An abnormal vitreomacular interface may be responsible for increased vascular permeability in a subset of patients with DDME. Reduced edema can occur after spontaneous posterior vitreous detachment20 and increased retinal oxygenation following surgical removal of the vitreous. These observations have led to evaluations of the efficacy of pars plana vitrectomy for DME.

The investigators organized a prospective cohort study of 87 eyes with vision worse than 20/63 due to DME with vitreomacular traction.21 Median OCT central foveal thickness decreased by an average of 160 μm, with at least a 50% reduction in 68% of patients. Factors associated with better outcomes included worse visual acuity and retinal thickening at baseline, epiretinal membrane (ERM) and internal limiting membrane (ILM) removal, and OCT evidence of vitreoretinal abnormalities.

Based on these data, patients in our practice who have these characteristics (Figure 5) are offered PPV with ERM and ILM peeling, usually after failure of pharmacotherapy. It should be noted that subsequent intravitreal injections in the postvitrectomized eye will be under augmented pharmacokinetics, with faster clearance and shorter half-life of the drug. Extended release devices may overcome this obstacle. In CHAMPLAIN, an open-label, phase 3b trial of the dexamethasone implant for DME in vitrectomized eyes, nearly one-third of patients experienced a two-line improvement in visual acuity at week 13.22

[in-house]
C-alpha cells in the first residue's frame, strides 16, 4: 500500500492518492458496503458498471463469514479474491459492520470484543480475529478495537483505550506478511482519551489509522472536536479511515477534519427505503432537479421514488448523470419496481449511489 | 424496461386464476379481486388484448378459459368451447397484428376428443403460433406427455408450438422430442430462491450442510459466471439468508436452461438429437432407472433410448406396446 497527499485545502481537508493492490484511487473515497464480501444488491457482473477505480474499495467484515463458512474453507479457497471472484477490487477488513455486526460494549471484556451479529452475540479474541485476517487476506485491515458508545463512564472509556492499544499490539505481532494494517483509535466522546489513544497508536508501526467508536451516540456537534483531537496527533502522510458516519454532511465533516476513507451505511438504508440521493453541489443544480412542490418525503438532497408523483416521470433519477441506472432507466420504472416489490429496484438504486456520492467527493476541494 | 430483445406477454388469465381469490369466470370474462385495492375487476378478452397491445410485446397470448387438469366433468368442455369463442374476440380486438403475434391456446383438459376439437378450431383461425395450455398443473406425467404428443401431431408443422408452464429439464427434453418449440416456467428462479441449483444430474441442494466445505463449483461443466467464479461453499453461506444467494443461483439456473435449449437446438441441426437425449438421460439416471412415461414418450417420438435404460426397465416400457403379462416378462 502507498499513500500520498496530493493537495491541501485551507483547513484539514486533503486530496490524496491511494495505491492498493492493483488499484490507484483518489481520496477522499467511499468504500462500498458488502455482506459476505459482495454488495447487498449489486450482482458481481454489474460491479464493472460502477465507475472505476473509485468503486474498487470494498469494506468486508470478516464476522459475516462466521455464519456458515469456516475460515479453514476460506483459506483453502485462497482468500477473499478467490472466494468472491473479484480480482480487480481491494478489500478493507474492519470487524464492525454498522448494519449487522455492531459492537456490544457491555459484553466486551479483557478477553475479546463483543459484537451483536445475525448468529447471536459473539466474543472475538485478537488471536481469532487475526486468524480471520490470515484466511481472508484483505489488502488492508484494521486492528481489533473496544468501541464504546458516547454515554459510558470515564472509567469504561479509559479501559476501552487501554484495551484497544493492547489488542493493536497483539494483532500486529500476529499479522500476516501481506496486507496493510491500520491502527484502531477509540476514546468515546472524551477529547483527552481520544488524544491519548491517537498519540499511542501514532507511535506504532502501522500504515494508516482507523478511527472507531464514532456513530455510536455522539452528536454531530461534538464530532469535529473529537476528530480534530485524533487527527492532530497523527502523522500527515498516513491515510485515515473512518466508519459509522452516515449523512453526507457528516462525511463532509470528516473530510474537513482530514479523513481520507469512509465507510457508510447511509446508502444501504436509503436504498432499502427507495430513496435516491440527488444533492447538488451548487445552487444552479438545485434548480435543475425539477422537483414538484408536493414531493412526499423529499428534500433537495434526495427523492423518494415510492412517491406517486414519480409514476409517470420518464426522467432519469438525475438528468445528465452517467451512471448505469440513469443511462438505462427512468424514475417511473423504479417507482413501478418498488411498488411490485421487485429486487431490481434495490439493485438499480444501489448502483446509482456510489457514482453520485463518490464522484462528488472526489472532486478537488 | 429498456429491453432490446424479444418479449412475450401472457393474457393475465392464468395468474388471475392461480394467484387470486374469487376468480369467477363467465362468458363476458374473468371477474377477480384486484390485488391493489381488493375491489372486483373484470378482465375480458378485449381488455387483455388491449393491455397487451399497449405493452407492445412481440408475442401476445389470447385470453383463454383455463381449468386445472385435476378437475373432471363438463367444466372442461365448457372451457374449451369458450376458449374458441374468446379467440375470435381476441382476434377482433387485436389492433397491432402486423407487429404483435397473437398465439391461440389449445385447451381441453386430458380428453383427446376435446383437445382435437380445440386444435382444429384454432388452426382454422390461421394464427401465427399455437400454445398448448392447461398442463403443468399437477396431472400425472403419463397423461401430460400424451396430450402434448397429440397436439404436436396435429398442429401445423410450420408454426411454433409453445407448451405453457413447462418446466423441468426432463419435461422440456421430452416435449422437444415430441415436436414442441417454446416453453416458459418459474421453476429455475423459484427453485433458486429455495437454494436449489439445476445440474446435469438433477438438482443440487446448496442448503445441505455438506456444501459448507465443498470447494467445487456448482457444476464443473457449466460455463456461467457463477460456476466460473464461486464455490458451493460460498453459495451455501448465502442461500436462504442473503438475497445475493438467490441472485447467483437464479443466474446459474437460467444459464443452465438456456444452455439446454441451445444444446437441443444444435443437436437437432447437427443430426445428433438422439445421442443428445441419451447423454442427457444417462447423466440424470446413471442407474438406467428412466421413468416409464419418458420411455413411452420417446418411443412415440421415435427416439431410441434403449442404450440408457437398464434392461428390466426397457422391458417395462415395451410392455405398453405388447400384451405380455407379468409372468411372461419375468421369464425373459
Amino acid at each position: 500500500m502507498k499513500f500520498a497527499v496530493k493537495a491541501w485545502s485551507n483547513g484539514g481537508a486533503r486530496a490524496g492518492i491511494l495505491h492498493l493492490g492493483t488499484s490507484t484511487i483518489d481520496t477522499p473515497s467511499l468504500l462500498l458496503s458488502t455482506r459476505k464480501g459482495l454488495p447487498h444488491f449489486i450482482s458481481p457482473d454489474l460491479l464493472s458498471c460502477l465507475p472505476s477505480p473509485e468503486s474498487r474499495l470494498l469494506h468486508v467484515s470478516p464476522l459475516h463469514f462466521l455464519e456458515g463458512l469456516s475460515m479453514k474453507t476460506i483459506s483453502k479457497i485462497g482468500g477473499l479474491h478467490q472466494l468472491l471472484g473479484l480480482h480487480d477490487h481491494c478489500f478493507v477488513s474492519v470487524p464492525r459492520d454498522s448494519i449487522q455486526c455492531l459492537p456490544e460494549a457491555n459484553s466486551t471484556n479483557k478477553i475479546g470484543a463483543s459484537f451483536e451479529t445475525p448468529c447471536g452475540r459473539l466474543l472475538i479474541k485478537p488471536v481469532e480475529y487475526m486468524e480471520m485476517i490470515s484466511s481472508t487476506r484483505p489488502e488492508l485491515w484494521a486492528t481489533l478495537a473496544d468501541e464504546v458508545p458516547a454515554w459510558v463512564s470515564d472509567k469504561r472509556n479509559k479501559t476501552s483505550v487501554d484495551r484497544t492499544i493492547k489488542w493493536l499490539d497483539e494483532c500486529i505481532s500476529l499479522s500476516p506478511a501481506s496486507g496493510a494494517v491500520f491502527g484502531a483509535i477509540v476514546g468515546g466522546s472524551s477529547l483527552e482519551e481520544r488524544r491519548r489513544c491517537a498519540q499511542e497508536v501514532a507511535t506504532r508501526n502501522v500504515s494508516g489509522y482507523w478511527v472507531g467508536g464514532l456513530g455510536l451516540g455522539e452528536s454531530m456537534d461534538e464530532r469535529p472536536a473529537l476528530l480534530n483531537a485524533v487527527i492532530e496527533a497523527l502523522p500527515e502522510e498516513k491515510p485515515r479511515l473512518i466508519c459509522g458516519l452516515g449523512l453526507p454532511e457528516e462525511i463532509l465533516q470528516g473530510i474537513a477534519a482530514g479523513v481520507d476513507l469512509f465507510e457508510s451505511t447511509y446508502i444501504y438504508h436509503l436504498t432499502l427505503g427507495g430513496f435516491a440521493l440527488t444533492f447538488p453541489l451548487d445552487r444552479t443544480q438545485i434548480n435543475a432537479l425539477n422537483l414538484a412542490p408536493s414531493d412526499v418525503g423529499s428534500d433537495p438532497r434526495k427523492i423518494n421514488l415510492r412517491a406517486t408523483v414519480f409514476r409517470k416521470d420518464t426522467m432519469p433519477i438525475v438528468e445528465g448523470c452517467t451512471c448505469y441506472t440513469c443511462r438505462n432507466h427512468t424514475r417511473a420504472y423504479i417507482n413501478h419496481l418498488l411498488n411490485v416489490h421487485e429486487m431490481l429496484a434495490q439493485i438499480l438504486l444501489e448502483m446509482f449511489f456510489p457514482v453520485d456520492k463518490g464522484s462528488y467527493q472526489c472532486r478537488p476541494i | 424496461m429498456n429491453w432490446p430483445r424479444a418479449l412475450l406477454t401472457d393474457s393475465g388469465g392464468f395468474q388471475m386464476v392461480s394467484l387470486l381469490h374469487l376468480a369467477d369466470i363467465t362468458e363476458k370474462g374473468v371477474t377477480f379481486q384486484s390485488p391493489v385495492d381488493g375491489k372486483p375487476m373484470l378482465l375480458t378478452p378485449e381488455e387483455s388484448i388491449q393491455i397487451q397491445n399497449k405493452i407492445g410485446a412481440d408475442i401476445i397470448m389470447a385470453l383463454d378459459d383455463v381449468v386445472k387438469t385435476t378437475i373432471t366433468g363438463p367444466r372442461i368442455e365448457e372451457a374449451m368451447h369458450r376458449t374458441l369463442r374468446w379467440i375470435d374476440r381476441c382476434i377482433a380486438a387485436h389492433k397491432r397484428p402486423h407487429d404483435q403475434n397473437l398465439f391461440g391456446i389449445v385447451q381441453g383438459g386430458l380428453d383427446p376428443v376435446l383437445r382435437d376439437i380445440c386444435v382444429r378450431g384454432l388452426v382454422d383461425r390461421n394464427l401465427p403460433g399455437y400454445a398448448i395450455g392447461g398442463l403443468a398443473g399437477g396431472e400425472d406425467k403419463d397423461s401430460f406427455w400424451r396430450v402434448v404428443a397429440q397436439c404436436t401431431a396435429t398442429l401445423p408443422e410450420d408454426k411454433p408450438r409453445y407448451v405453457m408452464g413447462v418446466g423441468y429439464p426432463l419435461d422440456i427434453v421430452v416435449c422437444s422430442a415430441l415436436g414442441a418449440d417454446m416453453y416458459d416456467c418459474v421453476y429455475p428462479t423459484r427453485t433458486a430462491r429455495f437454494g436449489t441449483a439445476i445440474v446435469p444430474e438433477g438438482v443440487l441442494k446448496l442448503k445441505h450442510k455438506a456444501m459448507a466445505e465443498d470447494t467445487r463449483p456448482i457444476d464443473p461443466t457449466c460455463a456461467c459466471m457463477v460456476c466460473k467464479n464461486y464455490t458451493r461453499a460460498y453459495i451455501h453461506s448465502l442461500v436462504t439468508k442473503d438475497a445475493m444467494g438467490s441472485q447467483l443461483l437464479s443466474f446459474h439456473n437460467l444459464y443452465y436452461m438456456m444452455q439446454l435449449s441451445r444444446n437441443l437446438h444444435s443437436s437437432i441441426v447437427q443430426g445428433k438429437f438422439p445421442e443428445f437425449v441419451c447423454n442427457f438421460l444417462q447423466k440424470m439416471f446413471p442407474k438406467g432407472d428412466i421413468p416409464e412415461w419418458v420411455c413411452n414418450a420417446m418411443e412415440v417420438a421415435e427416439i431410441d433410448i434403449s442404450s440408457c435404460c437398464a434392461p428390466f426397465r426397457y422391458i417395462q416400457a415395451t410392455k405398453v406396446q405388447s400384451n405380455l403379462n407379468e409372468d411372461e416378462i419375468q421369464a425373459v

Figure 5. SD-OCT of a patient with 20/80 vision and diffuse DME exacerbated by an epiretinal membrane, who failed multiple intravitreal anti-VEGF treatments (a). Two months after PPV with induction of a posterior vitreous detachment, ERM/ILM peeling and bevacizumab injection, his vision improved to 20/40 with restoration of near-normal foveal architecture (b).


Diabetic macular edema can be a difficult but rewarding entity to treat. It requires thoughtful consideration of the anatomic features through careful examination, aided by retinal imaging techniques. Systemic and social factors may even play a role (eg, using intravitreal steroids in a patient with recent thromboembolic events or the inability to follow up for more frequent dosing of other anti-VEGF agents). No patients present identically, and combining pharmacotherapy, macular and peripheral targeted photo coagulation, and surgical techniques are often necessary to achieve good outcomes and satisfied patients. RP


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John D. Pitcher, III, MD, is a resident at the Jules Stein Eye Institute, David Geffen School of Medicine at the University of California, Los Angeles. Jean-Pierre Hubschman, MD, is on the faculty of the Retina Division at Jules Stein. Neither author reports any financial interest in any products mentioned in this article. Dr. Pitcher can be reached via e-mail at